Epistemological Beliefs, Personal Characteristics, and Health-related Behaviours of Students in Health and Human Sciences

Steve Provost, Stephen Myers, Airdre Grant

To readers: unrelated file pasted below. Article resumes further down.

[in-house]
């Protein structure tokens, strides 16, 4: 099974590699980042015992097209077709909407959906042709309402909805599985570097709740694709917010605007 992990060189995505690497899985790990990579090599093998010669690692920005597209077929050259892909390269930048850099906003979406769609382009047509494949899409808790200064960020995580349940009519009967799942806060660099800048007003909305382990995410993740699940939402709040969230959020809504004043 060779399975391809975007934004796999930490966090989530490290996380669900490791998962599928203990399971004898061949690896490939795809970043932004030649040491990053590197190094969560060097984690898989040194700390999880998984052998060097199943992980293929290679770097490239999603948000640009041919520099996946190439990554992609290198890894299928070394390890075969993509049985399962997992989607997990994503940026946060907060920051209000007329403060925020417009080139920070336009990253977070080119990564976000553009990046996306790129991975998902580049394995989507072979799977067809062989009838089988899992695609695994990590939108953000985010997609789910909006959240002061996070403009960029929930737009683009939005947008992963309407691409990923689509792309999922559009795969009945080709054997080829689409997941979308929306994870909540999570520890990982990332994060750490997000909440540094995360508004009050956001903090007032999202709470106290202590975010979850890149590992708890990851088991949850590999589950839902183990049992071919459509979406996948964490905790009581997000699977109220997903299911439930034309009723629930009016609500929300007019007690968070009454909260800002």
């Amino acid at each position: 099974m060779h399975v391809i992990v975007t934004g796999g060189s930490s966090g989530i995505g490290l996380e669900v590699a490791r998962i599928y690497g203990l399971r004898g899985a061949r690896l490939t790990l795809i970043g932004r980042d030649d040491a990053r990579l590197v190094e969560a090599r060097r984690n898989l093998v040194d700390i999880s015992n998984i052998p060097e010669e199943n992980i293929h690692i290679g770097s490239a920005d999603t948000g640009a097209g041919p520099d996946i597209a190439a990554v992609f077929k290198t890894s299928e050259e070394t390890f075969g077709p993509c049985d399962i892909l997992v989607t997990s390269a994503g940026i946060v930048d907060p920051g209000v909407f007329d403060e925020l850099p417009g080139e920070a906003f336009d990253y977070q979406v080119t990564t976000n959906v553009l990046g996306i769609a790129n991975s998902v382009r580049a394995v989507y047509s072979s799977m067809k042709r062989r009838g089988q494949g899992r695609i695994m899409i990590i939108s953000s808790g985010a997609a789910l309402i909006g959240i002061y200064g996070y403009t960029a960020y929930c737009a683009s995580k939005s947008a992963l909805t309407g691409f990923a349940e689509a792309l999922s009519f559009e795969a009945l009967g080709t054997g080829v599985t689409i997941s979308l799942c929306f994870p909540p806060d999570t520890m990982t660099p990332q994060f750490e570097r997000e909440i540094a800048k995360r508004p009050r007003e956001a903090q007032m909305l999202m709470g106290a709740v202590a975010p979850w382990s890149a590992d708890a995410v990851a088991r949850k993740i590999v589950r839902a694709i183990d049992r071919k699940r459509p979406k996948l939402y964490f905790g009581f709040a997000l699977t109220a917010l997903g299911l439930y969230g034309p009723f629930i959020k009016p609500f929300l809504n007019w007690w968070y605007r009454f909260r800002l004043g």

Although our graduate attributes often suggest that a university education will have some impact upon values and behaviours relevant to a student’s chosen area of study, in most instances we have little information about our students’ beliefs and characteristics either when they commence study or when they graduate. This discrepancy between our educational goals and knowledge of our students’ behaviour is especially problematic in disciplines such as psychology and natural and complementary medicine where “lay” views prevalent in the student population are most likely to diverge from the values and attributes given priority by academic educators. We surveyed all students enrolled in courses taught within the School of Health and Human Sciences (Nursing, Psychology, Natural and Complementary Medicine, Sports and Exercise Science, and Occupational Therapy) during second semester, 2010. The survey instrument included items assessing epistemological beliefs, approaches to studying, personality characteristics, health-related behaviours, and importance of graduate attributes. The outcomes of this survey will be discussed in terms of their implications for the assessment of threshold concepts underpinning graduate attributes and the development of curriculum to support their development in our degree programs

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